The Anniversary Mystique
One good celebration (of the Wilson Quarterly´s 25th anniversary) deserves another.
Some years ago in these pages, a little-known, and indeed imaginary, historian named Sybil Schwartz published an essay under the rubric "Reflections" on the subject of a discipline called Decalogy--the study of the "inner rhythms" of history as reflected in the recurring patterns of the decades. The conceit of the essay, which appeared as the 1980s began, was not only that "the decade" was a scientifically legitimate unit of history but also that the character of decades--the '20s, the '30s, and so on--was predictable from century to century. The '60s, for instance, are always a tumultuous decade, whenever they occur, whereas the '80s always tend to be dull. During a '90s decade things generally pick up somewhat. I'm not aware that Decalogy ever became the focus of a provocative session at Aspen or Davos, but neither have I heard that its basic tenets have ever been disputed.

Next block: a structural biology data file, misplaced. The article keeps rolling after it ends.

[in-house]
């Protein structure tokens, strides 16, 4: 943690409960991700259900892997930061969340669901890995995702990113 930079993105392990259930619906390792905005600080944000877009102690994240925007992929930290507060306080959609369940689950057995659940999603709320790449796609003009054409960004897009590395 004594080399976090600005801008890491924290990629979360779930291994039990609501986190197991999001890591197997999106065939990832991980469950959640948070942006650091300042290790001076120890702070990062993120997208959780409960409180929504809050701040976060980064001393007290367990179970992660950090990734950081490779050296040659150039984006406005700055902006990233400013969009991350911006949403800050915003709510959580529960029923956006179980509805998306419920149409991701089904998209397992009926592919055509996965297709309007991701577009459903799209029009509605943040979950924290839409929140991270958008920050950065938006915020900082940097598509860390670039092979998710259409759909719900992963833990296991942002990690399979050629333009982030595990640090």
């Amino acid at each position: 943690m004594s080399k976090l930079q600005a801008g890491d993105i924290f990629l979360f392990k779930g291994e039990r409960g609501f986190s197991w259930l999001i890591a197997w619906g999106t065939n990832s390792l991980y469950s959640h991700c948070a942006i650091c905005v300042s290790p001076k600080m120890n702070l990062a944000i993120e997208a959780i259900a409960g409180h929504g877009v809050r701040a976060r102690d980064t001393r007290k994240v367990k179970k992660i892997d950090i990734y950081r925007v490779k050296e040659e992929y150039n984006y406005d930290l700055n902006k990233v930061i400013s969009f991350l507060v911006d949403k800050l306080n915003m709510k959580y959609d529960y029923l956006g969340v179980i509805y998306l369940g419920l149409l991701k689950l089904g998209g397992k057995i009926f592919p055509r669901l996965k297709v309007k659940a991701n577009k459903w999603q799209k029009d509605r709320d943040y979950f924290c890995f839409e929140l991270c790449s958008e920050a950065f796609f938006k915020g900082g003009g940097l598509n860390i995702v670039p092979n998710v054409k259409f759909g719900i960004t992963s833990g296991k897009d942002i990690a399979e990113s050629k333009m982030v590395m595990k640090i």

Vast amounts of intellectual effort have been wasted on (or channeled harmlessly into) a quest for the predictable patterns and reliable rules of history. The bright exception of Decalogy aside, that enterprise has little to show for itself. The ambitious systems of the Toynbees and the Spenglers lie in ruins. Leopold von Ranke proclaimed the goal of history to be ascertaining "what really happened," but the wisest historians of our own age regard even that modest quest as a pathetic delusion. They scoff at the idea that we can objectively "know" the past, much less figure out what history means or discover the rules by which it proceeds.